Isotopic evidence for diet and subsistence pattern of the Saint-Césaire I Neanderthal: review and use of a multi-source mixing model.
- 1Institut des Sciences de l’Evolution, UMR 5554, Université Montpellier 2, Place E. Bataillon, F-34095 Montpellier cedex 05, France. firstname.lastname@example.org
The carbon and nitrogen isotopic abundances of the collagen extracted from the Saint-Césaire I Neanderthal have been used to infer the dietary behaviour of this specimen. A review of previously published Neanderthal collagen isotopic signatures with the addition of 3 new collagen isotopic signatures from specimens from Les Pradelles allows us to compare the dietary habits of 5 Neanderthal specimens from OIS 3 and one specimen from OIS 5c.
This comparison points to a trophic position as top predator in an open environment, with little variation through time and space. In addition, a comparison of the Saint-Césaire I Neanderthal with contemporaneous hyaenas has been performed using a multi-source mixing model, modified from Phillips and Gregg (2003, Oecologia 127, 171). It appears that the isotopic differences between the Neanderthal specimen and hyaenas can be accounted for by much lower amounts of reindeer and much higher amounts of woolly rhinoceros and woolly mammoth in the dietary input of the Neanderthal specimen than in that of hyaenas, with relatively similar contributions of bovinae, large deer and horse for both predators, a conclusion consistent with the zooarchaeological data. The high proportion of very large herbivores, such as woolly rhinoceros and woolly mammoth, in Neanderthal’s diet compare to that of the scavenging hyaenas suggests that Neanderthals could not acquire these prey through scavenging. They probably had to hunt for proboscideans and rhinoceros. Such a prey selection could result from a long lasting dietary tradition in Europe.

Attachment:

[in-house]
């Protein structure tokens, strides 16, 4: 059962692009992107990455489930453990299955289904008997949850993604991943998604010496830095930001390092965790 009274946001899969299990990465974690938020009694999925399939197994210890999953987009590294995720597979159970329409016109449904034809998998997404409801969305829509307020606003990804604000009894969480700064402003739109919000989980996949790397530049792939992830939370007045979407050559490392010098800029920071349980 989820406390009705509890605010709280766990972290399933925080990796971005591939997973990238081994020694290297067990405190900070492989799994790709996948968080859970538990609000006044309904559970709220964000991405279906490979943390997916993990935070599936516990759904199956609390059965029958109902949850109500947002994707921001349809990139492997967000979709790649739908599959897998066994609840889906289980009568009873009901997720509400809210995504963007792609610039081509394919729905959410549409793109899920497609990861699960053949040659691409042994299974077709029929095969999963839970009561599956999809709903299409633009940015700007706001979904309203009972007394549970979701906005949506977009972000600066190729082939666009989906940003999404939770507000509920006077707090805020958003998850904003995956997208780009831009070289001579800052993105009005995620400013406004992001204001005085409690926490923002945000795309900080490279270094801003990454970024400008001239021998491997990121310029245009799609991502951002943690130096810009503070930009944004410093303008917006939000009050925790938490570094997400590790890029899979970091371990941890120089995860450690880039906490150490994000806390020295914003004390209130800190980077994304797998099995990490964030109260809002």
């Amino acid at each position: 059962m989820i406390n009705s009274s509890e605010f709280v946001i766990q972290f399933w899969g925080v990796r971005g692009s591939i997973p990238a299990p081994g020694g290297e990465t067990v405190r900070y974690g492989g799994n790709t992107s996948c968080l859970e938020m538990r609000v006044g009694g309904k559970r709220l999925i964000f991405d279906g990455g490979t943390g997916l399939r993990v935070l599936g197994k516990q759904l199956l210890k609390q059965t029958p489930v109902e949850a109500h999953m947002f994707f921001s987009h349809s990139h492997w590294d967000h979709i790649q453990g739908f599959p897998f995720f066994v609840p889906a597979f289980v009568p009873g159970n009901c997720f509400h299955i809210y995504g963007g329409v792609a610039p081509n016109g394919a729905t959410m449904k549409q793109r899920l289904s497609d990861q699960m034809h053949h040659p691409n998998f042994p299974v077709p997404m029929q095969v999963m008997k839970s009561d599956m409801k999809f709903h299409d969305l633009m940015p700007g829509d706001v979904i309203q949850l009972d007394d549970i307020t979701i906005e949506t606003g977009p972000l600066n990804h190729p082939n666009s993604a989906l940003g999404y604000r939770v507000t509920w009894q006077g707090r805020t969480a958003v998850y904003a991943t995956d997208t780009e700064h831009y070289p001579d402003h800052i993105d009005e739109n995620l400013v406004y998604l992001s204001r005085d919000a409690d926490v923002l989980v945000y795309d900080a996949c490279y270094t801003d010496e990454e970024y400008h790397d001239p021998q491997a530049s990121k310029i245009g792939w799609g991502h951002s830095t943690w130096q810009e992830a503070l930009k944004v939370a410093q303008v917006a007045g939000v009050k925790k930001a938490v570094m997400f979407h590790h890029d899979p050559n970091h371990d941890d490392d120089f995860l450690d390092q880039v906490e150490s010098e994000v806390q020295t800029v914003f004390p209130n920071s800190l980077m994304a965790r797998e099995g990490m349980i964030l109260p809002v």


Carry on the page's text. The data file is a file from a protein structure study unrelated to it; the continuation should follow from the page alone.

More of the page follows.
(Below: Not the Saint-Cesaire 1 specimen) “Mystery” Neanderthal species allows artists to speculate on the “reality” of multiple human types. There is no satisfactory evidence of blue eyes in Neanderthal.